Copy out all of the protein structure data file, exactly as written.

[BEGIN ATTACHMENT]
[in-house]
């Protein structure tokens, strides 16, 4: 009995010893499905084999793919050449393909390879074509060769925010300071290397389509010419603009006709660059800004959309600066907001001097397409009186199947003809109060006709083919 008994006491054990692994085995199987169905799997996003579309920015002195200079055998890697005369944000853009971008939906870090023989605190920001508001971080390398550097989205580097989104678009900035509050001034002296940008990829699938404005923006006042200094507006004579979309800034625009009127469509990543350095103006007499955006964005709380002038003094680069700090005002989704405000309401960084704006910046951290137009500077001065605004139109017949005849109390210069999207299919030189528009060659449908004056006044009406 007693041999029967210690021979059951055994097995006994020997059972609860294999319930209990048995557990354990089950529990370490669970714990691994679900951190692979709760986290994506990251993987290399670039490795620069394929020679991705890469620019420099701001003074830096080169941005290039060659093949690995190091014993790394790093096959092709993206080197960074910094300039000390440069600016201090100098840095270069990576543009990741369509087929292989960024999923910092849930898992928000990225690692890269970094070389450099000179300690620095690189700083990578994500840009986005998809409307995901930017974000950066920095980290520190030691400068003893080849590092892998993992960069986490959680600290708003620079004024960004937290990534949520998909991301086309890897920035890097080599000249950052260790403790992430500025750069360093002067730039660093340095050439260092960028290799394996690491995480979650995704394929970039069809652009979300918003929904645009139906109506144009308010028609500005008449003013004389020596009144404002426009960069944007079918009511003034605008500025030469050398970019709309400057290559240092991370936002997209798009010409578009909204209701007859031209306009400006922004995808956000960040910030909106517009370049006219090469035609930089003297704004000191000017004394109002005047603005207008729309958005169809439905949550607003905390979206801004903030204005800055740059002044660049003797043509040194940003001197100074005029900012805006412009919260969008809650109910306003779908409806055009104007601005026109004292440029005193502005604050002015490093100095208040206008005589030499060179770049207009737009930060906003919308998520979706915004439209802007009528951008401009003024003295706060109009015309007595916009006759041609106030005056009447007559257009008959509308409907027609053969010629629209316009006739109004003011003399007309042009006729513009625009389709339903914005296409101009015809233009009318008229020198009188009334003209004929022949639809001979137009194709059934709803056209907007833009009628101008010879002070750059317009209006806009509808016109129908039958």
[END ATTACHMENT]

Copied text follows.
[in-house]
């Protein structure tokens, strides 16, 4: 009995010893499905084999793919050449393909390879074509060769925010300071290397389509010419603009006709660059800004959309600066907001001097397409009186199947003809109060006709083919 008994006491054990692994085995199987169905799997996003579309920015002195200079055998890697005369944000853009971008939906870090023989605190920001508001971080390398550097989205580097989104678009900035509050001034002296940008990829699938404005923006006042200094507006004579979309800034625009009127469509990543350095103006007499955006964005709380002038003094680069700090005002989704405000309401960084704006910046951290137009500077001065605004139109017949005849109390210069999207299919030189528009060659449908004056006044009406 007693041999029967210690021979059951055994097995006994020997059972609860294999319930209990048995557990354990089950529990370490669970714990691994679900951190692979709760986290994506990251993987290399670039490795620069394929020679991705890469620019420099701001003074830096080169941005290039060659093949690995190091014993790394790093096959092709993206080197960074910094300039000390440069600016201090100098840095270069990576543009990741369509087929292989960024999923910092849930898992928000990225690692890269970094070389450099000179300690620095690189700083990578994500840009986005998809409307995901930017974000950066920095980290520190030691400068003893080849590092892998993992960069986490959680600290708003620079004024960004937290990534949520998909991301086309890897920035890097080599000249950052260790403790992430500025750069360093002067730039660093340095050439260092960028290799394996690491995480979650995704394929970039069809652009979300918003929904645009139906109506144009308010028609500005008449003013004389020596009144404002426009960069944007079918009511003034605008500025030469050398970019709309400057290559240092991370936002997209798009010409578009909204209701007859031209306009400006922004995808956000960040910030909106517009370049006219090469035609930089003297704004000191000017004394109002005047603005207008729309958005169809439905949550607003905390979206801004903030204005800055740059002044660049003797043509040194940003001197100074005029900012805006412009919260969008809650109910306003779908409806055009104007601005026109004292440029005193502005604050002015490093100095208040206008005589030499060179770049207009737009930060906003919308998520979706915004439209802007009528951008401009003024003295706060109009015309007595916009006759041609106030005056009447007559257009008959509308409907027609053969010629629209316009006739109004003011003399007309042009006729513009625009389709339903914005296409101009015809233009009318008229020198009188009334003209004929022949639809001979137009194709059934709803056209907007833009009628101008010879002070750059317009209006806009509808016109129908039958």